via Govt backtracks on bumper harvest claim 27/03/2014 NewZimbabwe
AGRICULTURE Minister, Joseph Made, declined Wednesday to confirm his earlier claim that the country, facing food shortages after a poor harvest last season, would receive a bumper harvest this year.
The minister was recently accused of lying by a Zanu PF legislator after he claimed that Zimbabwe, currently said to require food aid for some two million people, was set for a bumber crop.
Zanu PF spokesperson Rugare Gumbo told journalists following a marathon party politburo meeting that Made had not said the country would achieve a bumper harvest.
“The Agriculture Minister (Made) gave the politburo a comprehensive report on the state of agriculture in the country and the possible harvest the country should expect. He did not say bumper harvest but he said it will be better than previous years,” Gumbo said.
Made has come under fire following media reports that he had claimed the country was set for a bumper harvest after years of persistent droughts.
“The massive increase in hectarage and the anticipated high production even had His Excellency (President Robert Mugabe) making reference that the crop looks like what it was in 1980, 81 thereabouts,” Made was recently reported as saying.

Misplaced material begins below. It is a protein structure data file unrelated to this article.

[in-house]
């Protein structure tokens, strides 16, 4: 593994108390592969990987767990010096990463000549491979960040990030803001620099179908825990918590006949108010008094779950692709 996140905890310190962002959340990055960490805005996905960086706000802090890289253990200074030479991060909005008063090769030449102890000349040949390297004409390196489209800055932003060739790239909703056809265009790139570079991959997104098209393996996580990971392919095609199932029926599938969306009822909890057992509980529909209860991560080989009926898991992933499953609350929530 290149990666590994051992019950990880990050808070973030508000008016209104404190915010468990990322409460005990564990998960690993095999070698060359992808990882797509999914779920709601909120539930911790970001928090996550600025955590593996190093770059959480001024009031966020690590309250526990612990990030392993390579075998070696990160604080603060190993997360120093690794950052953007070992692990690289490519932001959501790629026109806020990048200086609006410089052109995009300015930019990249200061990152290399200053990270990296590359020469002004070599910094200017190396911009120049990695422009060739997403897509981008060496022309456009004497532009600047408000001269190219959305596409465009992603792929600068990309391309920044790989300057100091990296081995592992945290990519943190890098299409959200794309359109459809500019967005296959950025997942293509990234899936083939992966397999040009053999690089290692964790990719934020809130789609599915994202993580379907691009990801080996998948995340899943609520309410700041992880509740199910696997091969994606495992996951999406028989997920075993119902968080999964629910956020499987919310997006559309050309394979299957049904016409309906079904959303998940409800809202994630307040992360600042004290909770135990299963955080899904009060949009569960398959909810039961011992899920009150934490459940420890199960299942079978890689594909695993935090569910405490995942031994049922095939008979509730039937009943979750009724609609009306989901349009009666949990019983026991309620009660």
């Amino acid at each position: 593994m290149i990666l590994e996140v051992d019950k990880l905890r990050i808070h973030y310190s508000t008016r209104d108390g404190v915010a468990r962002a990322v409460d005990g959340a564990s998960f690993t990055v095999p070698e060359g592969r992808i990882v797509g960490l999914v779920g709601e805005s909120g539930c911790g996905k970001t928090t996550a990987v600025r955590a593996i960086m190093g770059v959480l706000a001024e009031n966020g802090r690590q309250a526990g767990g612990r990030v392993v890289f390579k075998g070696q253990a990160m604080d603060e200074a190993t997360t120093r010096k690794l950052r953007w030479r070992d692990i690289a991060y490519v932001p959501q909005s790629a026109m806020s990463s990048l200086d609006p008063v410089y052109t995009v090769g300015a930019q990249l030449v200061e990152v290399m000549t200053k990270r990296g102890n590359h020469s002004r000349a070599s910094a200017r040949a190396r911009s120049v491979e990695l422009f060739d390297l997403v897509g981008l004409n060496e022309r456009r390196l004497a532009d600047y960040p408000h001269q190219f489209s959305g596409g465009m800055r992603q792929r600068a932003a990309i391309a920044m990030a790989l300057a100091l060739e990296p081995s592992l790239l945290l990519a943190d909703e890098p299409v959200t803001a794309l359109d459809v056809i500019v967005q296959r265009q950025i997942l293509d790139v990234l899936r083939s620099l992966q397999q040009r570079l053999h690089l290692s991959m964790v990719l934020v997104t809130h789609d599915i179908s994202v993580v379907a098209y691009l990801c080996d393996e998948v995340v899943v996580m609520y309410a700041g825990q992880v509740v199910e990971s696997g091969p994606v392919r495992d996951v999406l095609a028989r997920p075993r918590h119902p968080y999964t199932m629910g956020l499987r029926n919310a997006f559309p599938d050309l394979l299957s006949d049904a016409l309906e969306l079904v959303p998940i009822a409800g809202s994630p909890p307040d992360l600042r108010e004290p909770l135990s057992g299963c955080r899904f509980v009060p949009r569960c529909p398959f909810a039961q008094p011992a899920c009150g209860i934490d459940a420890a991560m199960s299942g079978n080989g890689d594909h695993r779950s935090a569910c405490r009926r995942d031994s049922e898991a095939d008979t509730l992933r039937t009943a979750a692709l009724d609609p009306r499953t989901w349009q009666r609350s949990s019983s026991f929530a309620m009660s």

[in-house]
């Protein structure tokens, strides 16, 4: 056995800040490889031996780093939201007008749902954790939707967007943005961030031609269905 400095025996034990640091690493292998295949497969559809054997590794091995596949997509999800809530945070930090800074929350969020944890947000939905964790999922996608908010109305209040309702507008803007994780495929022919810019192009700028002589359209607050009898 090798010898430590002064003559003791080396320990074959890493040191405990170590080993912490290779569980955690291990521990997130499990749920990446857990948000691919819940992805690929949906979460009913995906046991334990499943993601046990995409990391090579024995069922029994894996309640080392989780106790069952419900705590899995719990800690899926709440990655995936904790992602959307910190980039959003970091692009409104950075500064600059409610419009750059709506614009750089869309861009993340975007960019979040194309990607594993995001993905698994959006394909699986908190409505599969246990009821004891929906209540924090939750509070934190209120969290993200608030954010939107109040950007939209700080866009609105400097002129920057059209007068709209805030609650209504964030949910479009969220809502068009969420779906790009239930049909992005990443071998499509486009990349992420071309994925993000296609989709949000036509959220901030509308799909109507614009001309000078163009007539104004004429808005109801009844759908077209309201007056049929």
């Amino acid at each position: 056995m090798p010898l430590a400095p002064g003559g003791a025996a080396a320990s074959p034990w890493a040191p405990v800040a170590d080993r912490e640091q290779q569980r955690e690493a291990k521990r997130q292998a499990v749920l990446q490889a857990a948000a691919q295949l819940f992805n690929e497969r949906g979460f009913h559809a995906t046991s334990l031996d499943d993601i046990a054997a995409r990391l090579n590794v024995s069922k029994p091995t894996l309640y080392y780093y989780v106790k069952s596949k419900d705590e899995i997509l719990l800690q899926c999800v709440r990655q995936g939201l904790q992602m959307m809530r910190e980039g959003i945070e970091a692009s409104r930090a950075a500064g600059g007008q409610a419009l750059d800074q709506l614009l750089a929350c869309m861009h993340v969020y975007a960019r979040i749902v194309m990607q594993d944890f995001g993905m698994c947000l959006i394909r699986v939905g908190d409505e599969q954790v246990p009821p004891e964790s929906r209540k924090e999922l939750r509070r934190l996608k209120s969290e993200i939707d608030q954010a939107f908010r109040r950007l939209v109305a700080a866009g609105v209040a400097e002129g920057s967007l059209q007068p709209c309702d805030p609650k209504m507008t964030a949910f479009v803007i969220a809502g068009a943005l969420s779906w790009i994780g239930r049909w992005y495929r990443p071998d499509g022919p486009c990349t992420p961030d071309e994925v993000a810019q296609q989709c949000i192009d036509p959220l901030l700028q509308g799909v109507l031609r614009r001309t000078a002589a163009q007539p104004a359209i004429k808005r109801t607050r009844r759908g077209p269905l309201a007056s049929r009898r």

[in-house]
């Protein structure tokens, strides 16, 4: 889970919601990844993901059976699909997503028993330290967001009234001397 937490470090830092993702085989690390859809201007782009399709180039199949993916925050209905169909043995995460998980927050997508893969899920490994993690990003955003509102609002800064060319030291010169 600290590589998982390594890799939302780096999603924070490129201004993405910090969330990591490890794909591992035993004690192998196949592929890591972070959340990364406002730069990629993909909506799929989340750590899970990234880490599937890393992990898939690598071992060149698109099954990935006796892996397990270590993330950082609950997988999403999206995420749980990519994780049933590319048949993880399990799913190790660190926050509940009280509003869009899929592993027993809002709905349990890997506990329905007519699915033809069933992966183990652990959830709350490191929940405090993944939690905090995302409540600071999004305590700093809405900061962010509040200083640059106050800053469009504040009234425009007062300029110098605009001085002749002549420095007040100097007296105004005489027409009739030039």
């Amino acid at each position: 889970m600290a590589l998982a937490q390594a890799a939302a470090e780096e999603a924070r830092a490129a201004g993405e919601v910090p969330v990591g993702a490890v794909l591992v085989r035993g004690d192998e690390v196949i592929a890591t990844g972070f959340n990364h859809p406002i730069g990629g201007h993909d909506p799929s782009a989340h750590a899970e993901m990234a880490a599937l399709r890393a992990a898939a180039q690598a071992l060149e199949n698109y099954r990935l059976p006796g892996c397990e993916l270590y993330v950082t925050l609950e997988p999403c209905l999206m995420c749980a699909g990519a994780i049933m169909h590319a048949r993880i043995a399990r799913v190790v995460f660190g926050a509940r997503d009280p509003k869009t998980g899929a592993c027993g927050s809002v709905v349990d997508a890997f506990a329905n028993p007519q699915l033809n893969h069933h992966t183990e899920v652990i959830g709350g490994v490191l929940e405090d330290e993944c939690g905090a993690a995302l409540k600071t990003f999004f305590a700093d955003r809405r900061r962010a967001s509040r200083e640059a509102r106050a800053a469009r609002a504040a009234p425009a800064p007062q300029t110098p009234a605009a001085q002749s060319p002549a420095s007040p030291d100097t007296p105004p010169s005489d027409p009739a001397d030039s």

“It is the same strategy of people first that saw us achieving food self-sufficiency in the 1980’s that was adopted this season and certainly we should not go wrong when the second assessment report showing the yield and production figures.”
“We have heard from the media that we will have a bumper harvest this season. In Mashonaland West 90 000 hectares worth of seed, 40 000 hectares worth of Compound D, and 25 000 hectares worth of Ammonium Nitrate was given to farmers.
“What criteria did they use to conclude that we’ll have a bumper harvest? In the previous years we have been told that there is a bumper harvest which never proved true?” Mliswa queried.
The legislator claimed research and extension officers across the country and, in particular, in his constituency did not have adequate transport hence it was questionable to conclude there would be a bumper harvest before the ministry has conducted field visits.
However, the acerbic Mliswa was later ordered by acting Speaker Rueben Marumahoko to withdraw the use of the word “lied” as the term was adjudged to be offensive.
According to official statistics, at least 2.2 million Zimbabweans face starvation and with no sign that the famine that has stalked the country’s mainly rural populace might see positive change in cereal production for the first time since the turn of the century.
Erratic rains and a haphazard and often violent land reform programme that Mugabe spearheaded did not help the situation with massive disruption on production on the country’s economic backbone.